Diff for "Cookbook/f2py and NumPy"

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# Wrapping C codes using f2py

While initially f2py was developed for wrapping Fortran codes for Python, it can be easily used for wrapping C codes as well. Signature files describing the interface to wrapped functions must be created manually and the functions and their arguments must have the attribute intent(c). See f2py UsersGuide for more information about the syntax of signature files.

Here follows as simple C code

```/* File foo.c */
void foo(int n, double *x, double *y) {
int i;
for (i=0;i<n;i++) {
y[i] = x[i] + i;
}
}
```

and the corresponding signature file

```! File m.pyf
python module m
interface
subroutine foo(n,x,y)
intent(c) foo                 ! foo is a C function
intent(c)                     ! all foo arguments are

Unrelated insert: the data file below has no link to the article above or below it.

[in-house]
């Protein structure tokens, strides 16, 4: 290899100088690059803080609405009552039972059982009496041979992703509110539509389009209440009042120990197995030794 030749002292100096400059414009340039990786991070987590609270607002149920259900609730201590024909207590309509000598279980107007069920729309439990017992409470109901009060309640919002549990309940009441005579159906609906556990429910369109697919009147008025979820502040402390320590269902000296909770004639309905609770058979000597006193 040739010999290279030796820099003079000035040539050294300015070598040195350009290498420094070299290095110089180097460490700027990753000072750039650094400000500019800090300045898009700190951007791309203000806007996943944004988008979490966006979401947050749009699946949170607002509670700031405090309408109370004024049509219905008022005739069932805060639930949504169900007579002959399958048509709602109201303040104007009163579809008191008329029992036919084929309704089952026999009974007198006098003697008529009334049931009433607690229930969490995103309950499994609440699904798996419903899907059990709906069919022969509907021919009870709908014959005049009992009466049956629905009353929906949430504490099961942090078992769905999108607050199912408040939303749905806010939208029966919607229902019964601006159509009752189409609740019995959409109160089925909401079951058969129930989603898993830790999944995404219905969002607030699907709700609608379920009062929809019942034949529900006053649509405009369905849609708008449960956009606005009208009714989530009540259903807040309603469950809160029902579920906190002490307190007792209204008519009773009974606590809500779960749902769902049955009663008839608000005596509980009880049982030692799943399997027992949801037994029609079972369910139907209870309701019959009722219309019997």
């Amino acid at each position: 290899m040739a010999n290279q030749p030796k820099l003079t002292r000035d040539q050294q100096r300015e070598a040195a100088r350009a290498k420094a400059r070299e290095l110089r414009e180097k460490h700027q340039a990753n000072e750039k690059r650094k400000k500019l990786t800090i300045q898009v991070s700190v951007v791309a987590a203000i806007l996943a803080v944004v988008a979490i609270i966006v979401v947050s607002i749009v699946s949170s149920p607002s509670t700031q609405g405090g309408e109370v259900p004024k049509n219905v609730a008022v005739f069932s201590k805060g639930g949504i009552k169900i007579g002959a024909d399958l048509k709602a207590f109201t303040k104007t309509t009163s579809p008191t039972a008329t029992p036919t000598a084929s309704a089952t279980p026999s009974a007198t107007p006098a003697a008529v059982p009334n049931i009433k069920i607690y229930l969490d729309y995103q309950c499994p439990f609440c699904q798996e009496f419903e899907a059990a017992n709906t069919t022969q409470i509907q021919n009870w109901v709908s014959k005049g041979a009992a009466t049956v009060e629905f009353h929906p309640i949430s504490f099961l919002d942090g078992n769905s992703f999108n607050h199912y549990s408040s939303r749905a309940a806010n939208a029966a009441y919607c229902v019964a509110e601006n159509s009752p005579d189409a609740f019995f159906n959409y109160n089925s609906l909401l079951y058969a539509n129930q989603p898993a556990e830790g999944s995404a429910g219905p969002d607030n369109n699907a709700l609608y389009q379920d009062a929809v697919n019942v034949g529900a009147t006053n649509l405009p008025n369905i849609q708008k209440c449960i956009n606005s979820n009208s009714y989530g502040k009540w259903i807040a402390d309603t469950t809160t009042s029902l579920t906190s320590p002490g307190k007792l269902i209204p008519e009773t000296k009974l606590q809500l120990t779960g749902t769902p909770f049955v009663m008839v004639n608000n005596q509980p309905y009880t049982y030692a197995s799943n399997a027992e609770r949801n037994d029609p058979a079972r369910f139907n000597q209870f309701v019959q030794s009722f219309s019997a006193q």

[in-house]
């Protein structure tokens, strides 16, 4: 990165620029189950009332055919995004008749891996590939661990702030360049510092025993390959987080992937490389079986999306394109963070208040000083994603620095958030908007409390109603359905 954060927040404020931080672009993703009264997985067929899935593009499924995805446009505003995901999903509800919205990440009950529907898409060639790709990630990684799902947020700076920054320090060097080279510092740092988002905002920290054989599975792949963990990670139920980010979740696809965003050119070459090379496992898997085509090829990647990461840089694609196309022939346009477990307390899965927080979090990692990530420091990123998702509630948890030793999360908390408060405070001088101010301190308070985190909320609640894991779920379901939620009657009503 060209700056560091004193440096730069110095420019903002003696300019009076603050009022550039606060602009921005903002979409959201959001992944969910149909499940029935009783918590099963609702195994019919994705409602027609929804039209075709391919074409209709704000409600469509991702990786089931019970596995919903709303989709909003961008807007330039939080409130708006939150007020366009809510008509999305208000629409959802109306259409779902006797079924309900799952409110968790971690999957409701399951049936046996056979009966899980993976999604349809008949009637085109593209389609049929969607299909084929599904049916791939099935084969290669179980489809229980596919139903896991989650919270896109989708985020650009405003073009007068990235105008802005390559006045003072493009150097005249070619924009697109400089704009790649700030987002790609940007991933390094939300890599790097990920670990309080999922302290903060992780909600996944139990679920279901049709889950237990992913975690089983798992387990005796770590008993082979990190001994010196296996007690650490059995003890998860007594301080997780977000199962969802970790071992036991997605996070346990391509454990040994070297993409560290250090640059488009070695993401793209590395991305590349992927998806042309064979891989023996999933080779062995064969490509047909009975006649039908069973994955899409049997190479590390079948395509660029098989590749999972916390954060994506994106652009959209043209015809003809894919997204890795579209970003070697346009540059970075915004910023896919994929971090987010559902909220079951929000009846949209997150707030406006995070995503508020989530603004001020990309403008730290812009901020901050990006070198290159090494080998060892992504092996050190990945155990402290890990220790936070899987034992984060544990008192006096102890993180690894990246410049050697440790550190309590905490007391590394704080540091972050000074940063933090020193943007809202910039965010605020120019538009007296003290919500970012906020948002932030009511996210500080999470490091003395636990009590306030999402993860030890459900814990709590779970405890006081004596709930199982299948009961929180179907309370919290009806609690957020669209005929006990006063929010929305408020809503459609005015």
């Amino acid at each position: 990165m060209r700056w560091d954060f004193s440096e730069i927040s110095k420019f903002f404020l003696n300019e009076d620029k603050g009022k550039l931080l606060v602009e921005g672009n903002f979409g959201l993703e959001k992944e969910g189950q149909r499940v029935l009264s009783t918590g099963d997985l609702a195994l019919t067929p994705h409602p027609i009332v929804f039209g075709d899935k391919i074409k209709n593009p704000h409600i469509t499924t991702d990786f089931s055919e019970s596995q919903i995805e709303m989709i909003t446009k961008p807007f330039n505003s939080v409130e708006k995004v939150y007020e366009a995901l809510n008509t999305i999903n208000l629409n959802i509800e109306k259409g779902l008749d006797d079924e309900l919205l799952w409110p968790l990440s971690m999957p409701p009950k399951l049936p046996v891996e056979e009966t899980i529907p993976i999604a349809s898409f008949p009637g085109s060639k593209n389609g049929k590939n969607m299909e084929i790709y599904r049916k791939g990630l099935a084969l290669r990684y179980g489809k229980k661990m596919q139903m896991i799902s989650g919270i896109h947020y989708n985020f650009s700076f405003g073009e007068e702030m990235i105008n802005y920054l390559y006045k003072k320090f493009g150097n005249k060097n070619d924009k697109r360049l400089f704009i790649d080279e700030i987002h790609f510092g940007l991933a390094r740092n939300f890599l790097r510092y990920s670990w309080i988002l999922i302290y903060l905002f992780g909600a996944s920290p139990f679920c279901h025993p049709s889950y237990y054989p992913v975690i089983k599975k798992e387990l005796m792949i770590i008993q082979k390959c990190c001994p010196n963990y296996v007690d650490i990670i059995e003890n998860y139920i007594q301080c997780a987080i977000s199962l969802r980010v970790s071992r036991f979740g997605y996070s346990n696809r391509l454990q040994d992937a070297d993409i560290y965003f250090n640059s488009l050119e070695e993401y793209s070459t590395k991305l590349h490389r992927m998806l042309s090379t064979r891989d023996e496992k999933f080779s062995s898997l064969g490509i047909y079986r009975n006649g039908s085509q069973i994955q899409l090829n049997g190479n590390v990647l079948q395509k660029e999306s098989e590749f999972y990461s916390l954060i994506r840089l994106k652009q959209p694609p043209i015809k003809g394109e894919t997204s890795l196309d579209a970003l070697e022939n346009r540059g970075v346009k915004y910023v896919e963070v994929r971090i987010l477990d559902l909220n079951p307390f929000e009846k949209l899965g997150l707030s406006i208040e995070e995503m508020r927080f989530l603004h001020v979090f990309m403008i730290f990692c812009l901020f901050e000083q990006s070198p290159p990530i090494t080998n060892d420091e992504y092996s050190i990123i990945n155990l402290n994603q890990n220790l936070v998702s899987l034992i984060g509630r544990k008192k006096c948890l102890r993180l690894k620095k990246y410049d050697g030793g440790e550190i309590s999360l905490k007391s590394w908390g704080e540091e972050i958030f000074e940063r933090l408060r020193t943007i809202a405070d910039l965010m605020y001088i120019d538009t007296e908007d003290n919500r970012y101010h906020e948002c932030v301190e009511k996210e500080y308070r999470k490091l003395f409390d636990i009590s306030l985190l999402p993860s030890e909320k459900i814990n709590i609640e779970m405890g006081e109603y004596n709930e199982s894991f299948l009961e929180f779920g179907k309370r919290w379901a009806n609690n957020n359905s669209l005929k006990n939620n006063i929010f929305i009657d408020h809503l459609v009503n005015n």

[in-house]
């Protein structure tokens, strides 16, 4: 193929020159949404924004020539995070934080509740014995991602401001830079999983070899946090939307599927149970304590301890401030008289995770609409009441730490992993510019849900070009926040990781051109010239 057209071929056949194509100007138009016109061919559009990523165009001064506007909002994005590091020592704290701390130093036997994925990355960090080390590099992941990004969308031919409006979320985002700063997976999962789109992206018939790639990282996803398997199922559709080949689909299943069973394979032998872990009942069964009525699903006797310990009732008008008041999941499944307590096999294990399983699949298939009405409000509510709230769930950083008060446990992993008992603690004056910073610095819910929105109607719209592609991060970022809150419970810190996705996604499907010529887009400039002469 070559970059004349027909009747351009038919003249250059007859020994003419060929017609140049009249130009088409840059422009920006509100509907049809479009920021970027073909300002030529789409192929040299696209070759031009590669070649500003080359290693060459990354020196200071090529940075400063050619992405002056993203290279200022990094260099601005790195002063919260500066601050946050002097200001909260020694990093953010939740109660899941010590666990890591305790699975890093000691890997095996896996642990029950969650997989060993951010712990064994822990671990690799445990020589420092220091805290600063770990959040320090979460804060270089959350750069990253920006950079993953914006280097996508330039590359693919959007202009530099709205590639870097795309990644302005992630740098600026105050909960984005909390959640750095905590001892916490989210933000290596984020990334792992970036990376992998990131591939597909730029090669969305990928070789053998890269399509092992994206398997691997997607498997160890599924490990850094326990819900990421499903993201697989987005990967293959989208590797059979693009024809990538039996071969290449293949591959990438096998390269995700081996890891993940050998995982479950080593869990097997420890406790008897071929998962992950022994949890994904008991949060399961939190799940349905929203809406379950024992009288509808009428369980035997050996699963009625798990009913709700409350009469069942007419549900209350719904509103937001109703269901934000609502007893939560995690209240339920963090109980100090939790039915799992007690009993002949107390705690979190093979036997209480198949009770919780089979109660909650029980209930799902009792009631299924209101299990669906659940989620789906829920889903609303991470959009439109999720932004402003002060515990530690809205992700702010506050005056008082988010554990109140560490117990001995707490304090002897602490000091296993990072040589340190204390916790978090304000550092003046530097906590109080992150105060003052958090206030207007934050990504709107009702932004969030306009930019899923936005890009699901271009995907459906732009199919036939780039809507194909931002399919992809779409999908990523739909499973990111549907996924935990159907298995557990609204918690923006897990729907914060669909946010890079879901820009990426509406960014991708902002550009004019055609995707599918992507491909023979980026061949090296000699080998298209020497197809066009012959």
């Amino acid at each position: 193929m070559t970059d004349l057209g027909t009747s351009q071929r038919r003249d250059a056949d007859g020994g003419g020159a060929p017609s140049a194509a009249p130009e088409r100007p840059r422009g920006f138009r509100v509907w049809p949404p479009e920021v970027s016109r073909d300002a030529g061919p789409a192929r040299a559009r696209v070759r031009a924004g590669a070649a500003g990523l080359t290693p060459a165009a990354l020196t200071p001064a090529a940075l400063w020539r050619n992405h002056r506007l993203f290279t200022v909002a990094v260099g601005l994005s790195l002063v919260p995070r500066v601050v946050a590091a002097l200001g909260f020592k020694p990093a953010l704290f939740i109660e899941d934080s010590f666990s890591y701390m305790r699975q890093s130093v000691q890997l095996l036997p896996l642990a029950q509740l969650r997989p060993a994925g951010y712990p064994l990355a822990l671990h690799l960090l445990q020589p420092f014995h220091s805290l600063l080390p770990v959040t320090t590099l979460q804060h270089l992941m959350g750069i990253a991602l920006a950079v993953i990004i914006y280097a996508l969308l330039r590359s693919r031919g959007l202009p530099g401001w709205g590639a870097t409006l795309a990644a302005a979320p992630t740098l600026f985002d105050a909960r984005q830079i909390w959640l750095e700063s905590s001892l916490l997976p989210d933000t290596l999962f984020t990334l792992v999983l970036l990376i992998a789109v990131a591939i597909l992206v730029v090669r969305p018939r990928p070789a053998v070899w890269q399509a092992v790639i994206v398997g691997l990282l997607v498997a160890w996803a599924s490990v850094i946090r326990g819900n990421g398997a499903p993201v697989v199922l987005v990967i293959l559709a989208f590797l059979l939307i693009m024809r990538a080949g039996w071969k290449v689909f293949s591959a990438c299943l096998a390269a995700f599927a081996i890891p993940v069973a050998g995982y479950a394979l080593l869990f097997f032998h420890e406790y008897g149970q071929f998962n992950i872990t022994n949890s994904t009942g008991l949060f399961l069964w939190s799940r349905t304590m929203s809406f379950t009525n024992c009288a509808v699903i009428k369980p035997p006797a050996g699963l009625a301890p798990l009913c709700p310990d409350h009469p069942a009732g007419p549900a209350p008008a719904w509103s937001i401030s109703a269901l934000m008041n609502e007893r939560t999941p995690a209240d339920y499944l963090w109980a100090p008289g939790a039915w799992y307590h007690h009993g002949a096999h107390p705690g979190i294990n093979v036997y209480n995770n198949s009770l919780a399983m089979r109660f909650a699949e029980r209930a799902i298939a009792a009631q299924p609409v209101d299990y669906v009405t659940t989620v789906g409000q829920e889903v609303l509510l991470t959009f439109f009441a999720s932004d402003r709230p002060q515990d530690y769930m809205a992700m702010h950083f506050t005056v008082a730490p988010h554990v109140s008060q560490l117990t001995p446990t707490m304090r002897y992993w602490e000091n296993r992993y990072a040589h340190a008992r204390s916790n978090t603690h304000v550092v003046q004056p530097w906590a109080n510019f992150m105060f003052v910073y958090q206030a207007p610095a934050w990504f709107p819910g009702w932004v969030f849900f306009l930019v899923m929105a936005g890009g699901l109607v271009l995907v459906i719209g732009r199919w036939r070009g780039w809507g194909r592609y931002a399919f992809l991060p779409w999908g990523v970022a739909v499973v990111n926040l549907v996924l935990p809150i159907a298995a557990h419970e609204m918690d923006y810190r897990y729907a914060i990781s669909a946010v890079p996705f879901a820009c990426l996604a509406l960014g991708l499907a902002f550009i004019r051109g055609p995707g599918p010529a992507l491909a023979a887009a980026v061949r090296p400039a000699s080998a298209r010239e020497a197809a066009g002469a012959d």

! considered as C based
integer intent(hide), depend(x) :: n=len(x)  ! n is the length
! of input array x
double precision intent(in) :: x(n)          ! x is input array
! (or  arbitrary sequence)
double precision intent(out) :: y(n)         ! y is output array,
! see code in foo.c
end subroutine foo
end interface
end python module m
```

To build the wrapper, one can either create a setup.py script

```# File setup.py
def configuration(parent_package='',top_path=None):
from numpy.distutils.misc_util import Configuration
config = Configuration('',parent_package,top_path)

sources = ['m.pyf','foo.c'])
return config
if __name__ == "__main__":
from numpy.distutils.core import setup
setup(**configuration(top_path='').todict())
```

and execute:

```python setup.py build_src build_ext --inplace
```

Or one can call f2py directly in command line to build the wrapper as follows:

```f2py m.pyf foo.c -c
```

In both cases an extension module m.so will be created to current directory that can be imported to python:

```>>> import m
>>> print m.__doc__
This module 'm' is auto-generated with f2py (version:2_2130).
Functions:
y = foo(x)
.
>>> print m.foo.__doc__
foo - Function signature:
y = foo(x)
Required arguments:
x : input rank-1 array('d') with bounds (n)
Return objects:
y : rank-1 array('d') with bounds (n)

>>> print m.foo([1,2,3,4,5])
[ 1.  3.  5.  7.  9.]
>>>
```

Cookbook/f2py and NumPy (last edited 2006-08-14 12:45:43 by AlbertStrasheim)